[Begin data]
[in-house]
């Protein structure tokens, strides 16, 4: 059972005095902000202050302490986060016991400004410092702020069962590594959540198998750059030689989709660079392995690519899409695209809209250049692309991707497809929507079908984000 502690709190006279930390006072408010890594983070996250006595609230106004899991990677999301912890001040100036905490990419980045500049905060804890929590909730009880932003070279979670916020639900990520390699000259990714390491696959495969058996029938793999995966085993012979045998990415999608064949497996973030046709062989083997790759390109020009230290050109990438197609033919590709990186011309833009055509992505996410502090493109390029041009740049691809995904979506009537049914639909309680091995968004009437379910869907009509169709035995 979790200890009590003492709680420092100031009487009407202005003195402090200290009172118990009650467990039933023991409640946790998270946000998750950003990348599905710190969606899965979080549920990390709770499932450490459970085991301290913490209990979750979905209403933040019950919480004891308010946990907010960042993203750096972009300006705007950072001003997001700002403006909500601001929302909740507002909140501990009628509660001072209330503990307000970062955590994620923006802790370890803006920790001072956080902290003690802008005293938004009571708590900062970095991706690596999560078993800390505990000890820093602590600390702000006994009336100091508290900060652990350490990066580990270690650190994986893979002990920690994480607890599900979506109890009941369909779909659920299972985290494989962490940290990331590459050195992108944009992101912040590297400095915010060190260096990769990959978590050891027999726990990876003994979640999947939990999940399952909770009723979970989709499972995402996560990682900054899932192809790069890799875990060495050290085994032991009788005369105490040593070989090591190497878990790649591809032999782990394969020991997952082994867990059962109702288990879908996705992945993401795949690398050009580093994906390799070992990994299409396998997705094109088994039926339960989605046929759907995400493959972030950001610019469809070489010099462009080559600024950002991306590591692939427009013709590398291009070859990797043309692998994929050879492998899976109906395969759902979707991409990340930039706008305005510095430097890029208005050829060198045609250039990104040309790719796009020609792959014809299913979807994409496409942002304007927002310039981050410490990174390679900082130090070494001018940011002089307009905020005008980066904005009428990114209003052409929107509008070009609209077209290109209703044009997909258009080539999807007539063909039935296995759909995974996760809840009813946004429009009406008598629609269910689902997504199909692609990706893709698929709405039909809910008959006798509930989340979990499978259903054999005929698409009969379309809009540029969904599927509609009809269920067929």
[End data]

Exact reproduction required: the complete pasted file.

[in-house]
């Protein structure tokens, strides 16, 4: 059972005095902000202050302490986060016991400004410092702020069962590594959540198998750059030689989709660079392995690519899409695209809209250049692309991707497809929507079908984000 502690709190006279930390006072408010890594983070996250006595609230106004899991990677999301912890001040100036905490990419980045500049905060804890929590909730009880932003070279979670916020639900990520390699000259990714390491696959495969058996029938793999995966085993012979045998990415999608064949497996973030046709062989083997790759390109020009230290050109990438197609033919590709990186011309833009055509992505996410502090493109390029041009740049691809995904979506009537049914639909309680091995968004009437379910869907009509169709035995 979790200890009590003492709680420092100031009487009407202005003195402090200290009172118990009650467990039933023991409640946790998270946000998750950003990348599905710190969606899965979080549920990390709770499932450490459970085991301290913490209990979750979905209403933040019950919480004891308010946990907010960042993203750096972009300006705007950072001003997001700002403006909500601001929302909740507002909140501990009628509660001072209330503990307000970062955590994620923006802790370890803006920790001072956080902290003690802008005293938004009571708590900062970095991706690596999560078993800390505990000890820093602590600390702000006994009336100091508290900060652990350490990066580990270690650190994986893979002990920690994480607890599900979506109890009941369909779909659920299972985290494989962490940290990331590459050195992108944009992101912040590297400095915010060190260096990769990959978590050891027999726990990876003994979640999947939990999940399952909770009723979970989709499972995402996560990682900054899932192809790069890799875990060495050290085994032991009788005369105490040593070989090591190497878990790649591809032999782990394969020991997952082994867990059962109702288990879908996705992945993401795949690398050009580093994906390799070992990994299409396998997705094109088994039926339960989605046929759907995400493959972030950001610019469809070489010099462009080559600024950002991306590591692939427009013709590398291009070859990797043309692998994929050879492998899976109906395969759902979707991409990340930039706008305005510095430097890029208005050829060198045609250039990104040309790719796009020609792959014809299913979807994409496409942002304007927002310039981050410490990174390679900082130090070494001018940011002089307009905020005008980066904005009428990114209003052409929107509008070009609209077209290109209703044009997909258009080539999807007539063909039935296995759909995974996760809840009813946004429009009406008598629609269910689902997504199909692609990706893709698929709405039909809910008959006798509930989340979990499978259903054999005929698409009969379309809009540029969904599927509609009809269920067929």